My intention was to come over here and talk about what’s happening in Ferguson.
I’ve started at least ten different sentences, and everything I write sounds scattered.
Please know that the city is not on fire. Please know that although the media might think that fires make for sexy television, the arson (and the looting) is just a small part of the big (mostly peaceful) picture.
This morning I sat down with Harper and said, “Today you’ll be talking about Ferguson at school, and a lot of the kids will simply repeat the things they’ve heard their parents say, and sometimes those things are very insensitive. Just know that about ten years ago I was feeling angry and hopeless and tired, and I picked up an ottoman and threw it across the room. I then kicked that ottoman and I started crying and it didn’t really help anything, but I was way past trying to control myself. I can only assume that the people in Ferguson who are looting and setting buildings and cars on fire are feeling that same mixture of anger and hopelessness and fatigue. It doesn’t make destruction okay, but we will never say that they’re bad people. They have had enough. A lot of people have had enough. I’ve had enough. And what will come out of Ferguson will hopefully be amazing. Because we all need amazing. We all need a lot of amazing.”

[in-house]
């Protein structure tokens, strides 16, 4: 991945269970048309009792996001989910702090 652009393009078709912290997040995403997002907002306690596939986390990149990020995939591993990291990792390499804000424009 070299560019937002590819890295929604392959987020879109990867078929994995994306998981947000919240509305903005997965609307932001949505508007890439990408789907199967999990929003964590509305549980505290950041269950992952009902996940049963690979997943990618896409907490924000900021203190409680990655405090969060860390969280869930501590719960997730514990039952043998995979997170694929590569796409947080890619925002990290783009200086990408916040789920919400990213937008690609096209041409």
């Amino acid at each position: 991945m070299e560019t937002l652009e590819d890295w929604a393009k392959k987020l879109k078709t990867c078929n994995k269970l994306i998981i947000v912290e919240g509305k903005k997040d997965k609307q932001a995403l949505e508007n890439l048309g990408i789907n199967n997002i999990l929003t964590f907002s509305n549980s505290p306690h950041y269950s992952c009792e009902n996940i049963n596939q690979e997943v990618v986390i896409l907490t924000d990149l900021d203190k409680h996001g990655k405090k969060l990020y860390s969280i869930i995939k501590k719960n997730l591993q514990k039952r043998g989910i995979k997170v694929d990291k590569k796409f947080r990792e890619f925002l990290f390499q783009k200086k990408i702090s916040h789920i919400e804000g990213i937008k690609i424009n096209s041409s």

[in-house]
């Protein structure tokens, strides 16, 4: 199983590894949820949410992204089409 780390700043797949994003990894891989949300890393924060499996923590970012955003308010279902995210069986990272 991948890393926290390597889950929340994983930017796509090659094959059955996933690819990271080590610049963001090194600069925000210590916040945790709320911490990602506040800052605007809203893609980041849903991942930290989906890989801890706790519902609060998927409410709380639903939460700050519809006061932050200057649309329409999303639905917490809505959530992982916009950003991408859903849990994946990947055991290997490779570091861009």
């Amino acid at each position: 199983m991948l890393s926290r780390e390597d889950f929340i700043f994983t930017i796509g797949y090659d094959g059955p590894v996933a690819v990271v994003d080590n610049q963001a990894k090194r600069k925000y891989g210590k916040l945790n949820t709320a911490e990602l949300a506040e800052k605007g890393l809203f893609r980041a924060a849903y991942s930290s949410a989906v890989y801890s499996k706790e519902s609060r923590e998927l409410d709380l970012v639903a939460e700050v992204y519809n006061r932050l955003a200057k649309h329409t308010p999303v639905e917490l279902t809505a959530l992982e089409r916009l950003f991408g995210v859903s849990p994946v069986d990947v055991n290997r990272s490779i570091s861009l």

I am a 44-year-old white woman. I have no idea what it’s like to be followed by a police officer while going for a run. I have no idea what it’s like to be a child who has learned to be fearful simply because of youth and blackness. When I go into a store, no one follows me. No one questions me when I flip out and stick a box of spaghetti into my coat pocket so I can get my phone out of my other pocket. I have never been treated differently because of the color of my skin, and because of that, I feel the urgent need to listen and learn.
When Harper got home from school today, she told me that a boy in her class started to talk about Michael Brown, and the teacher stopped him.
The teacher stopped him.